No, You Won’t See Me on Facebook, Google Plus, nor Skype – Bradley M. Kuhn ( Brad ) ( bkuhn )

No, You Won’t See Me on Facebook, Google Plus, nor Skype – Bradley M. Kuhn

Brad’s post raises some important points and these are not the same raised by, say, Steve Coll when he wrote on why he was leaving “Facebookistan.” His argument focuses on privacy and the user’s (un)willing engagement or emplacement in the market:

“Zuckerberg’s business model requires the trust and loyalty of his users so that he can make money from their participation, yet he must simultaneously stretch that trust by driving the site to maximize profits, including by selling users’ personal information.”

And Coll is right. Since FB’s plunge in stock valuation, the emphasis has been on finding a more efficient way to sell things to those who access FB using their mobile devices. The emphasis, in short, is not on making FB a better social environment but a better commercial mall. (In America, one can snarkily ask, What’s the difference? The mall is the social space par excellence and long ago replaced the bowling alley, the soda fountain, the whatever of years, generations, past. Shopping, in America, gives if not purpose to the life needing it then at least reason for its movement.)

But Brad’s point touches more on the obligation of free software. It’s an important post, and his point not considered enough, even by those whose life is all about Foss and the communities sustaining it:

When I point out that I use only Free Software, some respond that Skype, Facebook, and Google Plus are convenient and do things that can’t be done easily with Free Software currently. I don’t argue that point. It’s easy to resist Microsoft Windows, or Internet Explorer, or any other proprietary software that is substandard and works poorly. But proprietary software developers aren’t necessarily stupid, nor untalented. In fact, proprietary software developers are highly paid to write easy-to-use, beautiful and enticing software (cross-reference Apple, BTW). The challenge the software freedom community faces is not merely to provide alternatives to the worst proprietary software, but to also replace the most enticing proprietary software available. Yet, if FaiF Software developers settle into being users of that enticing proprietary software, the key inspiration for development disappears.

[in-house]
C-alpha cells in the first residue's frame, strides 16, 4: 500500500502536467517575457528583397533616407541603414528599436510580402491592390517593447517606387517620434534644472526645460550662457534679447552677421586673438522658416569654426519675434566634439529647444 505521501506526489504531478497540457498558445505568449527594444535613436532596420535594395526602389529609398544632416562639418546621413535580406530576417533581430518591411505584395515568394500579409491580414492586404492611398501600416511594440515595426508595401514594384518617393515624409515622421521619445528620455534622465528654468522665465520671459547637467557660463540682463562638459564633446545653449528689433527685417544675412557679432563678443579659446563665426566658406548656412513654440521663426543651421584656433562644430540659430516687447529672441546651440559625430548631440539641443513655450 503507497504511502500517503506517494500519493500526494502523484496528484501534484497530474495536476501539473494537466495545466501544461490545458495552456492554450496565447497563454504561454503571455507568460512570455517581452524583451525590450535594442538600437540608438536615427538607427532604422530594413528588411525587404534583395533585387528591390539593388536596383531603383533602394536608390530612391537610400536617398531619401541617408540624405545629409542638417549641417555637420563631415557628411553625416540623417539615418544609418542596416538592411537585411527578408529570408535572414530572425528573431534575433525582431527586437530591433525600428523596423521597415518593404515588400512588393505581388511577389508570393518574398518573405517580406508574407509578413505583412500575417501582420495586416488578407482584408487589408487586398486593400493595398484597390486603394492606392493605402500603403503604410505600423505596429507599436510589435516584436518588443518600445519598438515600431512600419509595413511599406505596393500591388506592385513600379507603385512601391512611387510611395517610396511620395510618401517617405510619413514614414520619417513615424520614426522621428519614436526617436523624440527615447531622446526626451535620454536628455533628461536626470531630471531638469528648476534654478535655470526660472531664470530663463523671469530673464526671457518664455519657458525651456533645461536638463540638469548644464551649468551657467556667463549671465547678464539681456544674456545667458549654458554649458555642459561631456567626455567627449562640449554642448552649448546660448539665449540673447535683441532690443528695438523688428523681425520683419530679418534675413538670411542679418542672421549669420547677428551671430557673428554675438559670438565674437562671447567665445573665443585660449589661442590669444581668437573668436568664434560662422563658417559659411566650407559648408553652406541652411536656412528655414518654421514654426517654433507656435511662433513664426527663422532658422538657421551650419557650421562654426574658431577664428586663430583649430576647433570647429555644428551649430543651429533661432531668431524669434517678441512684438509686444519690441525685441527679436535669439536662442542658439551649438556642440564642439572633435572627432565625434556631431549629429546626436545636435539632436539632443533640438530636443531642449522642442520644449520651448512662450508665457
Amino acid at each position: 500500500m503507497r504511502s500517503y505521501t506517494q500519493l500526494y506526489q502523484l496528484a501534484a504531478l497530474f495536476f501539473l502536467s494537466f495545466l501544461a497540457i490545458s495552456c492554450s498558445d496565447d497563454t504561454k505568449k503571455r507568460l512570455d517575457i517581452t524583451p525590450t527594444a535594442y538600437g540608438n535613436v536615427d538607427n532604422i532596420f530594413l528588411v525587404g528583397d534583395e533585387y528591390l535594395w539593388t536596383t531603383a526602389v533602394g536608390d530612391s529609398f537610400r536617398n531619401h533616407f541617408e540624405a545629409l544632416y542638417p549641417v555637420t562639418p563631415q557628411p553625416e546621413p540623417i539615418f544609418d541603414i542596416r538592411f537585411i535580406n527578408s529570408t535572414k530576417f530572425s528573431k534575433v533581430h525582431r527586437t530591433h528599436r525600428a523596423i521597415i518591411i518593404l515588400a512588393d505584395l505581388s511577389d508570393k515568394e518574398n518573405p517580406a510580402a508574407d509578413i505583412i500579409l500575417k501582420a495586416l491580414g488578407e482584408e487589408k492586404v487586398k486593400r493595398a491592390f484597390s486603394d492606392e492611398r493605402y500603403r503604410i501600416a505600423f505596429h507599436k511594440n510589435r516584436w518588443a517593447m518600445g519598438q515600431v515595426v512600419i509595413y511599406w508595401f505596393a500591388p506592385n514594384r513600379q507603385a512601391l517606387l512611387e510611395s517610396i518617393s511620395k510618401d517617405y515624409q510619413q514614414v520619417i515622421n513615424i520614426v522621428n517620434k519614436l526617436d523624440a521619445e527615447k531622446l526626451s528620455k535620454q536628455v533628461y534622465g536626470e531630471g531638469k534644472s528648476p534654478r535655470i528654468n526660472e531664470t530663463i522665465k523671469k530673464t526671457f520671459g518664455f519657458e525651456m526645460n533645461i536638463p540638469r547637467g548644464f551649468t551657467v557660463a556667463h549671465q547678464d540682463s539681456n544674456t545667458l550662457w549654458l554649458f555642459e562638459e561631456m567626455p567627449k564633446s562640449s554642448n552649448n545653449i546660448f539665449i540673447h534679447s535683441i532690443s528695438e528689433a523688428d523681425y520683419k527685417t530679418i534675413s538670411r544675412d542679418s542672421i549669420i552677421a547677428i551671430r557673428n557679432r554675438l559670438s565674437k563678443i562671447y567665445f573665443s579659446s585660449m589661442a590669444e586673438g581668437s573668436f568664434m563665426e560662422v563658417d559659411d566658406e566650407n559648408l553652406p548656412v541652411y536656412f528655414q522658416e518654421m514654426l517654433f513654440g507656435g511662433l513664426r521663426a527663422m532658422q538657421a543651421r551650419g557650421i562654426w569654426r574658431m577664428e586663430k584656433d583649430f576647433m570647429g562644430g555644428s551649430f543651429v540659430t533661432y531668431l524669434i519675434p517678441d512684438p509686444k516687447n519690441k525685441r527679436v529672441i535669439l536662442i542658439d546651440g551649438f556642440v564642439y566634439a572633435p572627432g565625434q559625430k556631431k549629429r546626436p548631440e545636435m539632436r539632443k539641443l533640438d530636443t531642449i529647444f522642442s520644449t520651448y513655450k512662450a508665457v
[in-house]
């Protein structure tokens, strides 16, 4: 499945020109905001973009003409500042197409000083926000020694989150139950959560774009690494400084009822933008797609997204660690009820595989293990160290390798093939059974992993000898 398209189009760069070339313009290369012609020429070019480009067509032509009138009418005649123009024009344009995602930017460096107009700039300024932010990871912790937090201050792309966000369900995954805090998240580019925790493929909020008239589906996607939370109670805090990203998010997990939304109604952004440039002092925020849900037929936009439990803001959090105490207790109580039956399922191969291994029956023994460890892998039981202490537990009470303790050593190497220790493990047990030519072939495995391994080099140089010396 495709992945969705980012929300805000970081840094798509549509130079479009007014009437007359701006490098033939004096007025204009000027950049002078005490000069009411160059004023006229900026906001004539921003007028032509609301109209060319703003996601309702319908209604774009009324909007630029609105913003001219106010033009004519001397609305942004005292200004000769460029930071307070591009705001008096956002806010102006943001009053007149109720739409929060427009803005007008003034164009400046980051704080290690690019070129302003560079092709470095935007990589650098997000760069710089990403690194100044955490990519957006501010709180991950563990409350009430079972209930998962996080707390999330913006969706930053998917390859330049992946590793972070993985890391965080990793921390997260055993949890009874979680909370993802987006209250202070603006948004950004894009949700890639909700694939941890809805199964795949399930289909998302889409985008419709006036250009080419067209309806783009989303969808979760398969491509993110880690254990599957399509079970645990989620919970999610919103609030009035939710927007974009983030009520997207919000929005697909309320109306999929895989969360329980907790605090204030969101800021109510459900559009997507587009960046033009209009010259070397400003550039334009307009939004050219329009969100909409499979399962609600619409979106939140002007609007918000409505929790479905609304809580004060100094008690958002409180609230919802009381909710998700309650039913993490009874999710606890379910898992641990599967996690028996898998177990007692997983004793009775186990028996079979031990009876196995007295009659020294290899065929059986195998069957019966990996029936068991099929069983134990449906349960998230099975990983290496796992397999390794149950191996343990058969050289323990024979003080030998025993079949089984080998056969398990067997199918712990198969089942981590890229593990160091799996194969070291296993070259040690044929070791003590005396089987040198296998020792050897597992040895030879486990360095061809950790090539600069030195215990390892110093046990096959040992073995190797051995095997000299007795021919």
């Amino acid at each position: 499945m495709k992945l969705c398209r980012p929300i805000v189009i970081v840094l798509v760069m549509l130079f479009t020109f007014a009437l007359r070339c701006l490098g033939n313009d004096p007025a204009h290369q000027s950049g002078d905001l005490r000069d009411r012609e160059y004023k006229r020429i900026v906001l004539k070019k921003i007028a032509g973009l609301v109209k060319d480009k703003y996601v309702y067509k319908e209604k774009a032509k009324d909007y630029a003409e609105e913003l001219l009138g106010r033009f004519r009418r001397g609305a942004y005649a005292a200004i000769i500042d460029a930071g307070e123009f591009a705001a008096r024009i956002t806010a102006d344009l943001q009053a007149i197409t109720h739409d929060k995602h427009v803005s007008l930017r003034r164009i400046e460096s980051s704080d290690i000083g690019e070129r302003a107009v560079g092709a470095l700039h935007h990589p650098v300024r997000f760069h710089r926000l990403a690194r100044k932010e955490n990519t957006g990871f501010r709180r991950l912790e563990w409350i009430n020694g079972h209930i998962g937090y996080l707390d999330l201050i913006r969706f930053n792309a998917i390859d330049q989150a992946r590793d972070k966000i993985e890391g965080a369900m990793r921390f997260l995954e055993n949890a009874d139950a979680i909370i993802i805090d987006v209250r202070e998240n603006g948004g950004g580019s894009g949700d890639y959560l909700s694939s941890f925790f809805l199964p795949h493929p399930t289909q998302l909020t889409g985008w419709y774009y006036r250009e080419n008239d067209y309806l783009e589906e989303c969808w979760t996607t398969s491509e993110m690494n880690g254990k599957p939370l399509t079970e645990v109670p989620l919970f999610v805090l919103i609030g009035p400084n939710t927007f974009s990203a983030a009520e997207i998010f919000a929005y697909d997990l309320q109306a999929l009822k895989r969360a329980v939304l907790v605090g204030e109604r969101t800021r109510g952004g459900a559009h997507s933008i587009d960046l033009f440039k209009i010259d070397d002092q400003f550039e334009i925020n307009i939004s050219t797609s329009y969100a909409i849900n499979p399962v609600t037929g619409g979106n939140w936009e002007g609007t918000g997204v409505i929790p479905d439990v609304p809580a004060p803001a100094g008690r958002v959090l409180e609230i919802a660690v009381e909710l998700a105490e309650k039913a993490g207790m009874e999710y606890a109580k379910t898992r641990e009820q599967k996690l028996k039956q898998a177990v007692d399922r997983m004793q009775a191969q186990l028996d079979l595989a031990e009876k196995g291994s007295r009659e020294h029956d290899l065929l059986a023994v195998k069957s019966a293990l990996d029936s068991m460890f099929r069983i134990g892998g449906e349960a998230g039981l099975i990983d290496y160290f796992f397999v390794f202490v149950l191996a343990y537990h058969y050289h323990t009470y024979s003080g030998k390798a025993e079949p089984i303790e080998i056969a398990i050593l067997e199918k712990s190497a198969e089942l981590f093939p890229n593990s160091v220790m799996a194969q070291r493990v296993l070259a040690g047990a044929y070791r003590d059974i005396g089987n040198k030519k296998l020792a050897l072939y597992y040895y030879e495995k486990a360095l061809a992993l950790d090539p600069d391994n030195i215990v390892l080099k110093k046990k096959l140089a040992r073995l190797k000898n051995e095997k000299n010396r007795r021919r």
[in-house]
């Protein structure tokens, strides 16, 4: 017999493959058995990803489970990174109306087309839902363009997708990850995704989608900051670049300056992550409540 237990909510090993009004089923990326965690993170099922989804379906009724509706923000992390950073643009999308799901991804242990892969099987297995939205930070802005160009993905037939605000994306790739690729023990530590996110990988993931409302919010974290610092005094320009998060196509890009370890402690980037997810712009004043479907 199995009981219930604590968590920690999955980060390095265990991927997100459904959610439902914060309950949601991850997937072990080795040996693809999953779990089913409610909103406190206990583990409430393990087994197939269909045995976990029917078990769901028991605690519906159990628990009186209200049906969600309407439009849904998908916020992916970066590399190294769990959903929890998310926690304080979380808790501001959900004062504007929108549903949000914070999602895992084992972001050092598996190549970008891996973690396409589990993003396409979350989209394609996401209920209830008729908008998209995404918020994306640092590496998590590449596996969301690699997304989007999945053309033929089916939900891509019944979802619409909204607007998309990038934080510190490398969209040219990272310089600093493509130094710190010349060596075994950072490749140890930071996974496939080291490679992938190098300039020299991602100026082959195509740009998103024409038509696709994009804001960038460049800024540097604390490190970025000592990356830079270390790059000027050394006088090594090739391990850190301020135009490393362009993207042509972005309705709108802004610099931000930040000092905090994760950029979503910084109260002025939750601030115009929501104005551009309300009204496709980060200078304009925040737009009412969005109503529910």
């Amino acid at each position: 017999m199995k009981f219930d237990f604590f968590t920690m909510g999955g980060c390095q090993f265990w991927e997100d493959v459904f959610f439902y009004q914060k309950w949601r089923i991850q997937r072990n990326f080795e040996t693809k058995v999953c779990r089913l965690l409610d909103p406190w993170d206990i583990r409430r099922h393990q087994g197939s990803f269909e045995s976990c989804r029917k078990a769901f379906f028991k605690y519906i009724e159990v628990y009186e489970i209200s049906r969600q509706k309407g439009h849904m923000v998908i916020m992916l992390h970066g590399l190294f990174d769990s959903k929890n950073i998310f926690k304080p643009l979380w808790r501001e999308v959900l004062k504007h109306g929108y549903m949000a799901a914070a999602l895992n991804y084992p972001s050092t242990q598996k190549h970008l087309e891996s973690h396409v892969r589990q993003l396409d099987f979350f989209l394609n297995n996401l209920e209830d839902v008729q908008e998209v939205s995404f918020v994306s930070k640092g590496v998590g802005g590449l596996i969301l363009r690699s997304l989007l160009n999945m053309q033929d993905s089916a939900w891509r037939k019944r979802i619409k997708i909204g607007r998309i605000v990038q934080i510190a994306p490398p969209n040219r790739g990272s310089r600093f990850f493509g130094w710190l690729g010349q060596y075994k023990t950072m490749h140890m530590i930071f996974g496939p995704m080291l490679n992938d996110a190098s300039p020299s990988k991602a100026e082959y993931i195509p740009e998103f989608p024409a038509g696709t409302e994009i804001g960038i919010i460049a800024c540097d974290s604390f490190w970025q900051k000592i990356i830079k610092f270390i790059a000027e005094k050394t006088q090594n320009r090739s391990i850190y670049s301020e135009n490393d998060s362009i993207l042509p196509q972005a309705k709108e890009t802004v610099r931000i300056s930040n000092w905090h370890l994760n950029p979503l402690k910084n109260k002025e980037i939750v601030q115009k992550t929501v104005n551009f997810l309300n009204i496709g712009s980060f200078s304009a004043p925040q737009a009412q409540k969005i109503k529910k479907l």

The best motivator to write great new software is to solve a problem that’s not yet solved. To inspire ourselves as FaiF Software developers, we can’t complacently settle into use of proprietary software applications as part of our daily workflow. That’s why you won’t find me on Google Plus, Google Plus Hangout, Facebook, Skype or any other proprietary software network service. You can phone with me with SIP, you can read my blog and feed, and chat with me on IRC and XMPP, and those are the only places that I’ll be until there’s Free Software replacements for those other services. I sometimes kid myself into believing that I’m leading by example, but sadly few in the software freedom community seem to be following.

I would agree with Brad but I also am more lazy or pragmatic and use proprietary software galore, usually because others do, because it’s quite often good, because I persuade myself that there are gray areas where the use of proprietary software is not “bad” or “good” but simply reasonable. Thus, I drive a car based on proprietary technology, ride a bike that is totally proprietary in its making and even design, and use no end of technology whose patents, not to mention copyrights and trademarks, would  likely bury me, if printed out. Software is but one element. 

But just as there is movement to re-acquire the tools and objects by which we live, and to place proprietary  objects in their more historical perspective (“art,” but also “artisanals”), so too we can do the same with software, and conceive of the tools by which we make our modern life something “we” can build as well as use and exchange as well as buy and improve (or not) as well. 

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